Paul was on the couch, tuning my guitar. He doesn’t know how to tune a guitar, so he was just tightening the E-string. I had already told him to stop once. The string was making that high pitched crackling noise, then it snapped. So I slapped him across the face. For a moment, it was funny—the way he gasped and cupped his reddening cheek with his palm. Then he stood up. I ran into my room, forgetting to turn the lights on. He came in and punched me in the stomach. So I put my hands around his neck. Then he put his around mine. We were on the bed, doing that to each other. I could still kind of breathe. I knew he could, too, because he said okay turn on the lights turn on the lights turn on the lights.
We were fighting because three months earlier, Paul mounted a camera on my dashboard. He said it was just an experiment—it was art, he said. We were on our way to Seaside for a camping trip. But then I went to one of his art shows at the graduate school and there were five car simulators with fake steering wheels, speakers, and TV screens. And people were sitting there, driving fake cars, watching the Oregon coast go by on their screens, and listening to me talk about masturbation routines and why I’m afraid of earthquakes.
That was Paul. He neglected important details. Sometimes it made him look cavalier. Other times, like controlling our intimacy got him off.
So that’s why I was mad. When I confronted him, he just said the exhibit was well received. That I could try to be more supportive. Art does not apologize, he said. Then he broke my guitar string. And we fought. And I actually felt a little better—I don’t know why.
Two months later, I was part of one of his projects again. He was making a plaster mold of his dick, and he needed to suck me off to stay hard long enough. When the plaster dried, he’d slide out and there’d be a cast of his hard-on. He was going to make a mold of his face later, maybe attach one of the cocks to his forehead like some kind of dick-face-unicorn-mask.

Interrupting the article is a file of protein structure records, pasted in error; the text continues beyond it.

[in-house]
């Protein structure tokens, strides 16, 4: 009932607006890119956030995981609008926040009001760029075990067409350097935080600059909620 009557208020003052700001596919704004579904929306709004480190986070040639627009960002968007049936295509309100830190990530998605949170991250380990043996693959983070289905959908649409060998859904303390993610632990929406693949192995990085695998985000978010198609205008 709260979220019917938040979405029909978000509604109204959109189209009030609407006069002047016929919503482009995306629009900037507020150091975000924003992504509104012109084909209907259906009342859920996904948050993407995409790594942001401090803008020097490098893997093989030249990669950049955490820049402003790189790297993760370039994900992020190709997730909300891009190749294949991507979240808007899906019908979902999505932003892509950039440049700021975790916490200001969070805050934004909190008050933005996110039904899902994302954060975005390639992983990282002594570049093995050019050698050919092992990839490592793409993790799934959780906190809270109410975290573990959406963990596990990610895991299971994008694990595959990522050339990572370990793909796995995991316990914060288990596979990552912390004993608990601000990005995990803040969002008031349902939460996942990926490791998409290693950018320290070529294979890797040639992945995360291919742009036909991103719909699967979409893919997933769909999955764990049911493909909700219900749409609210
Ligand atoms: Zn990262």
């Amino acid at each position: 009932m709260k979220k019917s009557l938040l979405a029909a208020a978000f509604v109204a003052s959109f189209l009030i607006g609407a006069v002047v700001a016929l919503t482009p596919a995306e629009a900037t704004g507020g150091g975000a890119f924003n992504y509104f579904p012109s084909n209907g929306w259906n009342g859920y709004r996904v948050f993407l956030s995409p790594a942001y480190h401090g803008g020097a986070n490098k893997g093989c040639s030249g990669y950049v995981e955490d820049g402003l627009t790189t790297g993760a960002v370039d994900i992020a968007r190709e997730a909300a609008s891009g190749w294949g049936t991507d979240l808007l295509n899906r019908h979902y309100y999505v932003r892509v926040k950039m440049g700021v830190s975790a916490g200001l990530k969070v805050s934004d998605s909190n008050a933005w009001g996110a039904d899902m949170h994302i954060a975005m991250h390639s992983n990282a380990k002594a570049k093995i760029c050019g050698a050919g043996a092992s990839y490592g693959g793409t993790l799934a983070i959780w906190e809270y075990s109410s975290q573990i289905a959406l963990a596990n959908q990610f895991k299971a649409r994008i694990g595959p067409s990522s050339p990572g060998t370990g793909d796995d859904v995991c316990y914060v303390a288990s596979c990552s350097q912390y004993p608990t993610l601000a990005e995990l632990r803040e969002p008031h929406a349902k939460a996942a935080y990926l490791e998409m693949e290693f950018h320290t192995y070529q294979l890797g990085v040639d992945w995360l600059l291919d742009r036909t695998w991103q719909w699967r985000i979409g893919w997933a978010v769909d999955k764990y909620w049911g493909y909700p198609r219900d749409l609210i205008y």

I knew at the beginning that I wouldn’t feel comfortable with it, but I agreed anyways. I didn’t say anything until three of Paul’s attempts were clustered on his drafting table like beer bottles, and he was beneath me, struggling to make a better version.
So I told him to stop. I said I didn’t want to be involved anymore. I said that although the molds were of his dick, I was the one making him hard—so they were kind of not his dicks.
He stood up and asked what the hell he was supposed to do now. He pointed at the dicks. He grabbed one and threw it at me. Then he grabbed another and broke it over his knee. He was still naked, holding each end of the broken mold like the opposite ends of nunchucks.
When I said his project probably wouldn’t sound so smart once he blew his load anyways, I knew what would happen. If Paul was a bull, he’d be the type that sprints past the matador and lunges into the bleachers. He lacked focus. He fought for the sake of it. But me, I knew I wasn’t going to fight back that time, and things were going to be different afterwards.
After we broke up, we tried to keep in touch. I even went to his next art opening. Walking up, I could see there would be tons and tons of dicks. Hung up like wind chimes. Like Christmas lights. There were even a few of the masks he told me about. People were trying them on.
When I saw Paul, he had another guy following him around. The guy was young, probably an undergrad like me. A camera dangled around his neck. When Paul introduced the two of us, he only gave the guy’s name. Didn’t say where they met, what the guy did. Didn’t say who I was, either. I could almost feel the two of us trying to be who we were and not being that.
When I left the gallery and I drove home, I remember looking past my empty passenger seat to Puget Sound, where the water was black and empty against the fog. And I started thinking about Seaside—about the exhibition Paul made out of our trip. I thought about how it must have felt for strangers to sit in those car seats and watch the scraggly pixelated shrubs and the cliffs dropping off into the blue ocean, to listen to some guy talk to his boyfriend. It must have felt special, like being told a secret and being able to exist in the space that secret creates. It must have felt like I felt then. It must have felt pretty good.
John Englehardt’s stories have appeared or are forthcoming in Sycamore Review, The Stranger, Monkeybicycle, Furlough Magazine, and The Monarch Review. He won the 2014 Wabash Prize in fiction, as well as The Stranger’s A&P fiction contest. He received an MFA in fiction from the University of Arkansas, where he also taught creative writing. Currently, he lives and works in Seattle. Selected by Erin Sroka.
Image © Erik Ogan via Creative Commons